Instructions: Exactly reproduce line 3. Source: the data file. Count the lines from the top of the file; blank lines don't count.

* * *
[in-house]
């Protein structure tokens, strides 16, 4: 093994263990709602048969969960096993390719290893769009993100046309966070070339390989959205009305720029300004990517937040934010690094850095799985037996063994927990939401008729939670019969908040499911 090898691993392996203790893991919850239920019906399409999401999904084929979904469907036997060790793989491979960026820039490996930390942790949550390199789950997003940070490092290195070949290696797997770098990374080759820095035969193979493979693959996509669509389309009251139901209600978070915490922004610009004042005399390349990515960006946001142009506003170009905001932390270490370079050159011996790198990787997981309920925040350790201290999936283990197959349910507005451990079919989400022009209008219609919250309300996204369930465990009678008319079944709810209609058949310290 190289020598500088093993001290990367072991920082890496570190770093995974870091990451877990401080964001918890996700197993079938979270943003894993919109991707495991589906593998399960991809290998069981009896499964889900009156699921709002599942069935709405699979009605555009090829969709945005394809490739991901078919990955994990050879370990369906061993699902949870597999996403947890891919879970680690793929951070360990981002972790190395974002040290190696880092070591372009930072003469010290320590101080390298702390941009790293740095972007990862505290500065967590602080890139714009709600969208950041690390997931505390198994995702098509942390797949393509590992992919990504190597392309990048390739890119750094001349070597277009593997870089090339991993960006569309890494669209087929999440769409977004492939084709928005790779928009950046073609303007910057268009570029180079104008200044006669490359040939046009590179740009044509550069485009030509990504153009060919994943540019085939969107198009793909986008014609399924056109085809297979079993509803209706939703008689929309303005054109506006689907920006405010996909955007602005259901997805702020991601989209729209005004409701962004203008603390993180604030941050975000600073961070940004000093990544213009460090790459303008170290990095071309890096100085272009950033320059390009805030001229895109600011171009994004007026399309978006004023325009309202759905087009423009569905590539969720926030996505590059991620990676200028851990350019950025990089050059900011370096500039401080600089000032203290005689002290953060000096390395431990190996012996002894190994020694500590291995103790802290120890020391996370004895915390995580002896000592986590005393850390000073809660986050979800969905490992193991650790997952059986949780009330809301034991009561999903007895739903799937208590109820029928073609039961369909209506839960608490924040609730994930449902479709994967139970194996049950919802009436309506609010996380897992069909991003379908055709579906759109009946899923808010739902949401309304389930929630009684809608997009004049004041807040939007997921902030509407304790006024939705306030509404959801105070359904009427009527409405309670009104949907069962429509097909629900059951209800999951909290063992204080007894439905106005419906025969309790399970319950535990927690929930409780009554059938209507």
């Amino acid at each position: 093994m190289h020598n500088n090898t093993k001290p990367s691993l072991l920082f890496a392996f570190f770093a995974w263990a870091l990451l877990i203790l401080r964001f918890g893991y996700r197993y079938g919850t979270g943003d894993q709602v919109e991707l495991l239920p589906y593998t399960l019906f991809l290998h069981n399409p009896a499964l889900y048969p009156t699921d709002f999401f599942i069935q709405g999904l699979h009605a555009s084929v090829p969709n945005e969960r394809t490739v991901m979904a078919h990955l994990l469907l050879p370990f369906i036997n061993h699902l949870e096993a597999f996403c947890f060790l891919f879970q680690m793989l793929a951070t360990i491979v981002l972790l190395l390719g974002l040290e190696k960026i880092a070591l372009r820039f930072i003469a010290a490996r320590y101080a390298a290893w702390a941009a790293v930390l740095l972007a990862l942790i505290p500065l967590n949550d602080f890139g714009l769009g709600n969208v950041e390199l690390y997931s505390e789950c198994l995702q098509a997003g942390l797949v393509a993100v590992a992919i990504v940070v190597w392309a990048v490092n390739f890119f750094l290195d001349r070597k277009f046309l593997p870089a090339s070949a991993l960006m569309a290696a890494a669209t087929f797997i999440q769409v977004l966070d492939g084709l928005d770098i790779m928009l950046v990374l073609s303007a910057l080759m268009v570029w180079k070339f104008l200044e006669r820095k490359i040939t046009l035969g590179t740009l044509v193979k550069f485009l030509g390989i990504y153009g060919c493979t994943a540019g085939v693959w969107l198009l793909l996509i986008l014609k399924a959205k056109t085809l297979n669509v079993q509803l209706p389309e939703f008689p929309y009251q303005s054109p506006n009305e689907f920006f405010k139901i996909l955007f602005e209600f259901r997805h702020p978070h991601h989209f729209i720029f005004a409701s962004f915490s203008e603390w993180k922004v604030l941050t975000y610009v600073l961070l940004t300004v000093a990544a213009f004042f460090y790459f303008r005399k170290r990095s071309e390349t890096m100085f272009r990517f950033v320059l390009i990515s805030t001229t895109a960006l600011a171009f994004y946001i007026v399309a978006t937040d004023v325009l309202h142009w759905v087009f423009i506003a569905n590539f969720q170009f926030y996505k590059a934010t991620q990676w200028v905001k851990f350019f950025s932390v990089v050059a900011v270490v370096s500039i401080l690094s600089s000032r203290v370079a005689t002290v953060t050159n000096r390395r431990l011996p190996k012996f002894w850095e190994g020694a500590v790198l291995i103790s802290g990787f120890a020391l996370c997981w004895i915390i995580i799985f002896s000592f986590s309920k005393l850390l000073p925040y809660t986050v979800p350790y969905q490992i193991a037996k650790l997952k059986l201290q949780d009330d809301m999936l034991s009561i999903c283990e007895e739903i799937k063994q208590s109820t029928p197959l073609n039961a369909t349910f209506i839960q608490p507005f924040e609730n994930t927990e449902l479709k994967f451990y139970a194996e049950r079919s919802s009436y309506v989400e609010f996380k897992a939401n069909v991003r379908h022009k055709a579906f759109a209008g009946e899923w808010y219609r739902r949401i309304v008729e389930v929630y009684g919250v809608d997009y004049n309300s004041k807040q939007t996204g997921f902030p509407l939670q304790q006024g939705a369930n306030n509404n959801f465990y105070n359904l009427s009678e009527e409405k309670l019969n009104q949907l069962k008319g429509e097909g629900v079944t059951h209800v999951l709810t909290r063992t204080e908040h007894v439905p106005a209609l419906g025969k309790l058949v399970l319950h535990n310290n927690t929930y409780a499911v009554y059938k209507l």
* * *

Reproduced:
């Amino acid at each position: 093994m190289h020598n500088n090898t093993k001290p990367s691993l072991l920082f890496a392996f570190f770093a995974w263990a870091l990451l877990i203790l401080r964001f918890g893991y996700r197993y079938g919850t979270g943003d894993q709602v919109e991707l495991l239920p589906y593998t399960l019906f991809l290998h069981n399409p009896a499964l889900y048969p009156t699921d709002f999401f599942i069935q709405g999904l699979h009605a555009s084929v090829p969709n945005e969960r394809t490739v991901m979904a078919h990955l994990l469907l050879p370990f369906i036997n061993h699902l949870e096993a597999f996403c947890f060790l891919f879970q680690m793989l793929a951070t360990i491979v981002l972790l190395l390719g974002l040290e190696k960026i880092a070591l372009r820039f930072i003469a010290a490996r320590y101080a390298a290893w702390a941009a790293v930390l740095l972007a990862l942790i505290p500065l967590n949550d602080f890139g714009l769009g709600n969208v950041e390199l690390y997931s505390e789950c198994l995702q098509a997003g942390l797949v393509a993100v590992a992919i990504v940070v190597w392309a990048v490092n390739f890119f750094l290195d001349r070597k277009f046309l593997p870089a090339s070949a991993l960006m569309a290696a890494a669209t087929f797997i999440q769409v977004l966070d492939g084709l928005d770098i790779m928009l950046v990374l073609s303007a910057l080759m268009v570029w180079k070339f104008l200044e006669r820095k490359i040939t046009l035969g590179t740009l044509v193979k550069f485009l030509g390989i990504y153009g060919c493979t994943a540019g085939v693959w969107l198009l793909l996509i986008l014609k399924a959205k056109t085809l297979n669509v079993q509803l209706p389309e939703f008689p929309y009251q303005s054109p506006n009305e689907f920006f405010k139901i996909l955007f602005e209600f259901r997805h702020p978070h991601h989209f729209i720029f005004a409701s962004f915490s203008e603390w993180k922004v604030l941050t975000y610009v600073l961070l940004t300004v000093a990544a213009f004042f460090y790459f303008r005399k170290r990095s071309e390349t890096m100085f272009r990517f950033v320059l390009i990515s805030t001229t895109a960006l600011a171009f994004y946001i007026v399309a978006t937040d004023v325009l309202h142009w759905v087009f423009i506003a569905n590539f969720q170009f926030y996505k590059a934010t991620q990676w200028v905001k851990f350019f950025s932390v990089v050059a900011v270490v370096s500039i401080l690094s600089s000032r203290v370079a005689t002290v953060t050159n000096r390395r431990l011996p190996k012996f002894w850095e190994g020694a500590v790198l291995i103790s802290g990787f120890a020391l996370c997981w004895i915390i995580i799985f002896s000592f986590s309920k005393l850390l000073p925040y809660t986050v979800p350790y969905q490992i193991a037996k650790l997952k059986l201290q949780d009330d809301m999936l034991s009561i999903c283990e007895e739903i799937k063994q208590s109820t029928p197959l073609n039961a369909t349910f209506i839960q608490p507005f924040e609730n994930t927990e449902l479709k994967f451990y139970a194996e049950r079919s919802s009436y309506v989400e609010f996380k897992a939401n069909v991003r379908h022009k055709a579906f759109a209008g009946e899923w808010y219609r739902r949401i309304v008729e389930v929630y009684g919250v809608d997009y004049n309300s004041k807040q939007t996204g997921f902030p509407l939670q304790q006024g939705a369930n306030n509404n959801f465990y105070n359904l009427s009678e009527e409405k309670l019969n009104q949907l069962k008319g429509e097909g629900v079944t059951h209800v999951l709810t909290r063992t204080e908040h007894v439905p106005a209609l419906g025969k309790l058949v399970l319950h535990n310290n927690t929930y409780a499911v009554y059938k209507l």